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Ethics: Aaron Feuerstein & Malden Mills

Case Study on Malden Mills Burning Crisis

Leyka Lara

on 7 March 2013

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Transcript of Ethics: Aaron Feuerstein & Malden Mills

Did He Do The Right Thing? Aaron Feuerstein Case Summary Malden Mills was founded in 1906
Feuerstein inherited company in 1960
Made a comeback with its patented “polarfleece” technology
Malden Mills burnt to the ground in 1995
Feuerstein kept every employee on payroll
Feuerstein is considered a moral hero for his ethical actions Who Was Affected? Ethical Issues Feuerstein failed to address unsafe work conditions and even lobbied regulators to "back off"
Work conditions possible cause of fire
Feuerstein could have pocketed insurance money
Feuerstein could have moved company operations overseas Feuerstein's Critics Aaron Feuerstein's post-crisis actions were full of good intentions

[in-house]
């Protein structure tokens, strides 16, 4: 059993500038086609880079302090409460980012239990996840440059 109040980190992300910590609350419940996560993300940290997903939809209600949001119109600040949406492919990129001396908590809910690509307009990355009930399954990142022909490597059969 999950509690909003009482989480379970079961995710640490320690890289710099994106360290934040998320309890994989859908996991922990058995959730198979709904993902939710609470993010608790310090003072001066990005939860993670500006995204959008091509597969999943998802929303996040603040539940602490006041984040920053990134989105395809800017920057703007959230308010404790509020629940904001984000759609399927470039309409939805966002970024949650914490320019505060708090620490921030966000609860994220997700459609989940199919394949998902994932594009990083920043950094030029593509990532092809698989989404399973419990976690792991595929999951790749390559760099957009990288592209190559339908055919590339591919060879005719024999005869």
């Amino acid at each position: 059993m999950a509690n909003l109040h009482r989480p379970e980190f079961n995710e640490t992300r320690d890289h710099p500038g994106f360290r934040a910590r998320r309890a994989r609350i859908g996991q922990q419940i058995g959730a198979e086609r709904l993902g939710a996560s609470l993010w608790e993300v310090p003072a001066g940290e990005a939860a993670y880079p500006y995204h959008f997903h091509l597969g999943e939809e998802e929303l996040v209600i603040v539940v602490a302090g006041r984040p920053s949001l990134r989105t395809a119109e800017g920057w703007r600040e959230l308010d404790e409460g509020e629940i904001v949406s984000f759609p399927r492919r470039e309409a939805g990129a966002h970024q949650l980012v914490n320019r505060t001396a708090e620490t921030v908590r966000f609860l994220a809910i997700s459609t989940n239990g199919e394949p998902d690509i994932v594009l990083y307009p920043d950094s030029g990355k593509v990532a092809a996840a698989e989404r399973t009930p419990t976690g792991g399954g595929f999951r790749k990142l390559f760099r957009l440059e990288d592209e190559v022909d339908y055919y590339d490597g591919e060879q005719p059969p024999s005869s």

Critics blame his actions for the company's bankruptcy
Feuerstein should have collected insurance money and moved the company overseas
People saw his good deeds as an expense rather than a righteous act Resolution Primary Stakeholders
Employees and their families
Feuerstein and his family
Vendors and Retailers of Polartec
Consumers of Polartec Secondary Stakeholders
Local Community/Economy
Media and Critics Knowing that what Mr. Feuerstein did could ultimately lead to your company's demise, would you follow in his footsteps or would you base your decisions on your own interests? Malden Mills didn't make enough profit forcing Feuerstein to file for bankruptcy
Creditors owned 95% of company after bankruptcy
Feuerstein eventually had to resign
Feuerstein tried to buy back Malden Mills on multiple occasions
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